While court rulings earlier this year put the National Labor Relations Board's (NLRB) workplace poster mandate on ice, an appeal of the National Association of Manufacturers ruling is expected to be heard in the D.C. District Court of Appeals in September. Since these rulings were issued, a number of actions taken in support of the policy both by the agency and those in support of the rule, presenting new challenges for employers and those seeking to curtail the ability of the agency to act as an advocate for labor unions.
The poster rule suffered two setbacks from rulings which barred the agency from mandating employers post a notice that was considered by many to be free advertising for labor unions. In National Association of Manufacturers v. NLRB and Chamber of Commerce v. NLRB, federal courts in Washington D.C. and South Carolina both ruled the agency could not require employers to post such notices.
Earlier this month, a Friend-of-the-Court brief filed by the AFL-CIO, Change to Win, and Professor Charles Morris, a retired professor from the Dedman School of Law at Southern Methodist University in Dallas sought to support the NLRB's push for the employer mandate, arguing the poster and other notification processes were within the scope of the agency's authority and were essential to it's ability to help workers who sought to organize unions in their workplaces. In the brief, they warn that "as union density has declined, the need for workers to have an independent source of information about their rights has never been greater".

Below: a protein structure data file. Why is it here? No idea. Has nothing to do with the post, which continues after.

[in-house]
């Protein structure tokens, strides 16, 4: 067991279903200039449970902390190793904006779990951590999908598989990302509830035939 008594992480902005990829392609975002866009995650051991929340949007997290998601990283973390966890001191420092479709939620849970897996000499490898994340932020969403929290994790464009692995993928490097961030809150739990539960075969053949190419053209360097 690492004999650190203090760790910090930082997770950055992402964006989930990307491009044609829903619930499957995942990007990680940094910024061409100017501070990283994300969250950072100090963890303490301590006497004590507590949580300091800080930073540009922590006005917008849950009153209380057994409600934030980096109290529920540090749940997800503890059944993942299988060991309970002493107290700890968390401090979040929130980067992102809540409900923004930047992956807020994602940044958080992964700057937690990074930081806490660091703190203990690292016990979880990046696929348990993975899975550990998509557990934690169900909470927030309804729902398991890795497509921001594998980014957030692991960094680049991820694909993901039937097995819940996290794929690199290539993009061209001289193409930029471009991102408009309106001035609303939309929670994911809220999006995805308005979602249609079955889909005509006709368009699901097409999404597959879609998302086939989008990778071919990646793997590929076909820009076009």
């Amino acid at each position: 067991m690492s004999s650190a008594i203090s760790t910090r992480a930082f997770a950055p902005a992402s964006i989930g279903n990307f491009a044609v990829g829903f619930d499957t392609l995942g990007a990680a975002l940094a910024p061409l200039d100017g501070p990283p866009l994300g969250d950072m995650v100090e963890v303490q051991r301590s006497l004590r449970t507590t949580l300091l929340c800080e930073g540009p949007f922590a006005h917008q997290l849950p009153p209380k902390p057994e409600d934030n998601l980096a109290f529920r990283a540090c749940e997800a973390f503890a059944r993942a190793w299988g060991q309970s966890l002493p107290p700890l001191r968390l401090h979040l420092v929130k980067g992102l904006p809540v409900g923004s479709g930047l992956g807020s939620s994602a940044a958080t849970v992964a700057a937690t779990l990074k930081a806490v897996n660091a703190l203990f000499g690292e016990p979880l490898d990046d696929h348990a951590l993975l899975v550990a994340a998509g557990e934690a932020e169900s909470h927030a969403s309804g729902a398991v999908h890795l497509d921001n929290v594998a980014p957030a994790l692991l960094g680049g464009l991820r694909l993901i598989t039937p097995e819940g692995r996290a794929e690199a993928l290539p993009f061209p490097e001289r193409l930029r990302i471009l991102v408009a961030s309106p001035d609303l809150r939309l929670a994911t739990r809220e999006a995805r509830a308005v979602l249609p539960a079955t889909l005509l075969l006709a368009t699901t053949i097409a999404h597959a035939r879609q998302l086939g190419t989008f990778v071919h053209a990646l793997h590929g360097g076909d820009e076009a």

The poster rule was the result of an NLRB petition for rule-making filed by Morris in 1993.
Last month, the NLRB rolled out a website which was intended to be a companion resource to the workplace poster. Protected Concerted Activity is aimed to answer questions which the posters might raise among workers who conduct in concerted activity (collusive actions among workers, either union or non-union), but reads as a union advocacy website where visitors are given eleven examples of the types of conduct the NLRB has deemed unlawful under the National Labor Relations Act and descriptions of the actions taken.
It would seem as if the agency views the rulings as injunctions against some of their actions and authority on this matter, but not other areas, and are continuing to implement anything not expressly blocked by the courts. But it's not the only sign the agency intends to pursue a more aggressive agenda of direct and indirect actions to promote labor unions.
The NLRB still faces serious questions to its ability to act in the wake of several lawsuits challenging the authority of the Obama administration to make recess appointments to bypass Senate confirmation of NLRB nominees while Congress was still in session.
Obviously, the poster injunctions haven't stopped the agency from implementing other related parts of the program nor have they stopped organized labor from pushing to overcome the injunction. Those who think this issue is over had better think again and keep on top of this issue.